Lifespan Cancer Institute
Lifespan Cancer Institute
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Cancer Treatment Information
- Side Effects of Chemotherapy
- Mouth Care
- Skin and Nail Care
- Hair Loss
- Peripheral Nervous System Changes
- Loss of Appetite
- Taste and Smell Changes
- Weight Loss
- Chemotherapy and Nutrition
- Increasing Calorie Intake
- Food Safety
- Chemotherapy and Menopause
- Interventional Oncology
- Hyperthermic Intraperitoneal Chemotherapy (HIPEC)
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- Patient and Family Advisory Council
- Patient Stories
- Lifespan Cancer Institute and Dana-Farber Cancer Institute
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- The Lifespan Cancer Institute In the News
- Giving to the Lifespan Cancer Institute
Loss of Appetite
Cancer and some of the treatments for cancer may cause you to lose your appetite. However, you need to nourish your body to avoid malnutrition and weight loss. Try to plan ahead for times when you might lose your appetite by having foods readily available that you typically enjoy and that are easy to digest. Not eating will tire you and can harm your health.
- Eat in a quiet, relaxed place. Dine with people you enjoy. Pleasant music or special dinnerware and table linens may make eating more appealing. Different colors, textures, and flavors may make foods more appetizing.
- Your sense of taste may change. If a food does not taste good to you, try seasoning it with lemon or lime juice, salt, pepper, herbs, sauces, marinades, mild spices or other flavorings. You may need to season food more than usual if your sense of taste has changed.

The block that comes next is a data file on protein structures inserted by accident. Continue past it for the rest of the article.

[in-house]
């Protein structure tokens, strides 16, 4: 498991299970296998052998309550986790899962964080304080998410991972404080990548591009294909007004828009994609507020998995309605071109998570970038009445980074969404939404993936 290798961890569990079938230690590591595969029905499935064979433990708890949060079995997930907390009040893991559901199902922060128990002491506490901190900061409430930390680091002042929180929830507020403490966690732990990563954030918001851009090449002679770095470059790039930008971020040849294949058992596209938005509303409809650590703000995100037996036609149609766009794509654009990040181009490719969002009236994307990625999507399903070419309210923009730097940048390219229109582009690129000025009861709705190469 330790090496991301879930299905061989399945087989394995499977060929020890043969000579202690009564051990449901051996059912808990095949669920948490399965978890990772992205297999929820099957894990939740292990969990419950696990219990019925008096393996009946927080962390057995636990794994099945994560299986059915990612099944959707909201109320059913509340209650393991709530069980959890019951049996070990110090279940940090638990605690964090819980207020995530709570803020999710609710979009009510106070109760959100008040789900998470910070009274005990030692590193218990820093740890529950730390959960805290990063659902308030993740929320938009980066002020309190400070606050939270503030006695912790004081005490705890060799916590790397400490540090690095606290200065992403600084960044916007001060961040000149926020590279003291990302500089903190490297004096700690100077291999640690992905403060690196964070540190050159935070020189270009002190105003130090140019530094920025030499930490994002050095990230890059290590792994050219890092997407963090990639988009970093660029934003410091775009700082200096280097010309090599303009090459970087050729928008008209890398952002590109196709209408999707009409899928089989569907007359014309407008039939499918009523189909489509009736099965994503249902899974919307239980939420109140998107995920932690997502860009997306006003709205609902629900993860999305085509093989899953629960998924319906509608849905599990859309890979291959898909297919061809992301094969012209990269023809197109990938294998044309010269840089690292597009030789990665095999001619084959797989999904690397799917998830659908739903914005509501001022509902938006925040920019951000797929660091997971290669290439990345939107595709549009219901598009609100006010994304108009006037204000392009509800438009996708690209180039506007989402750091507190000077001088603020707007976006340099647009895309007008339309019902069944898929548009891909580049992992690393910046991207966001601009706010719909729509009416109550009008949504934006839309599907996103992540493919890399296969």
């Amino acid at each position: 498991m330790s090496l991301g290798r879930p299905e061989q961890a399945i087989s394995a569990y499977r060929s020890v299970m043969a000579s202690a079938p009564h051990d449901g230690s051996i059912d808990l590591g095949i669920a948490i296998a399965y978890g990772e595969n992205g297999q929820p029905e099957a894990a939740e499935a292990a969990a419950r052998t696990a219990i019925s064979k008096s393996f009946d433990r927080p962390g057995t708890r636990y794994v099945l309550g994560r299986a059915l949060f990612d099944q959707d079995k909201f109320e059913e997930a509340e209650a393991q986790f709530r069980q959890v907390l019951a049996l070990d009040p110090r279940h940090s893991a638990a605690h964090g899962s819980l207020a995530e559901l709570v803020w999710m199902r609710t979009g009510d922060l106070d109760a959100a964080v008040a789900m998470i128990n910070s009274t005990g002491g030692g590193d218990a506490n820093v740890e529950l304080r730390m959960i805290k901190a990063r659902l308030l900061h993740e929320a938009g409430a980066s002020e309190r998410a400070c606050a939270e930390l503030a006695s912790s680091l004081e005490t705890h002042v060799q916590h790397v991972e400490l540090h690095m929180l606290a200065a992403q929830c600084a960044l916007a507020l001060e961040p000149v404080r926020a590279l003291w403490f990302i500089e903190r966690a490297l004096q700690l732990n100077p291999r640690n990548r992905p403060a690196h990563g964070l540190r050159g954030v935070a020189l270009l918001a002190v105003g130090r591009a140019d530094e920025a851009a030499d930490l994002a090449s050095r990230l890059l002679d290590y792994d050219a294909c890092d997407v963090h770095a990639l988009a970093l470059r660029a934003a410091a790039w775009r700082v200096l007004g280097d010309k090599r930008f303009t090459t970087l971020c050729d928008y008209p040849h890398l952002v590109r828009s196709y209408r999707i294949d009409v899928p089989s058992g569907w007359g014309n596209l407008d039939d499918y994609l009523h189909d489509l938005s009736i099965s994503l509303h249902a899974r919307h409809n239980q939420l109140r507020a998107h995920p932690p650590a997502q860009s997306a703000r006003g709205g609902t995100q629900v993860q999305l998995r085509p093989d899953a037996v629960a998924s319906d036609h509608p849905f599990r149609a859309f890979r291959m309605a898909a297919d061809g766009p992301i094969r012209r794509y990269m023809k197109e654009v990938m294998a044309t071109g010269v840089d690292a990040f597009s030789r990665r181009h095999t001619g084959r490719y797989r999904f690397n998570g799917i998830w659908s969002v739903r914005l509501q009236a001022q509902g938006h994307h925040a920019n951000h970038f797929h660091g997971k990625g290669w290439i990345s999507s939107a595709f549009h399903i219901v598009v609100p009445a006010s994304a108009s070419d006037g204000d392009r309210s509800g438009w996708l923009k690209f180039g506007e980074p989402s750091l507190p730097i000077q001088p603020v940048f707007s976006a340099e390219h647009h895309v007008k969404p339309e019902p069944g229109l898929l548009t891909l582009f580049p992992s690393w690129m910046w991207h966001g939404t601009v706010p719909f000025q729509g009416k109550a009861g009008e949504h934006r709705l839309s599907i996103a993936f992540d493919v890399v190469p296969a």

- Be flexible about when and what you can eat. Eat foods that appeal to you at that moment. Foods that do or do not appeal to you may change over the course of your treatment. Try to keep an open mind; be adventurous! Meals can be anything you like. You may enjoy having breakfast foods for lunch or dinner and leftovers for breakfast.
- You may want to eat small meals throughout the day rather than eating at specific meal times. Try eating small meals 4-6 times per day.
- Early morning is the best time to eat. Eating a large meal early in the day, however, may lead to nausea. Try eating a small meal, assess how you feel, and then eat another small meal.
- Keep lots of easy to eat food on hand for snacks. Milkshakes, chilled canned fruit, ice bars, and breakfast drinks can be eaten slowly between meals.
- There may be days when you eat very little or not at all. To avoid dehydration, remember to continue drinking fluids even if you are not eating. Try to eat more on the days you feel better to make up for calories missed on the days with decreased appetite.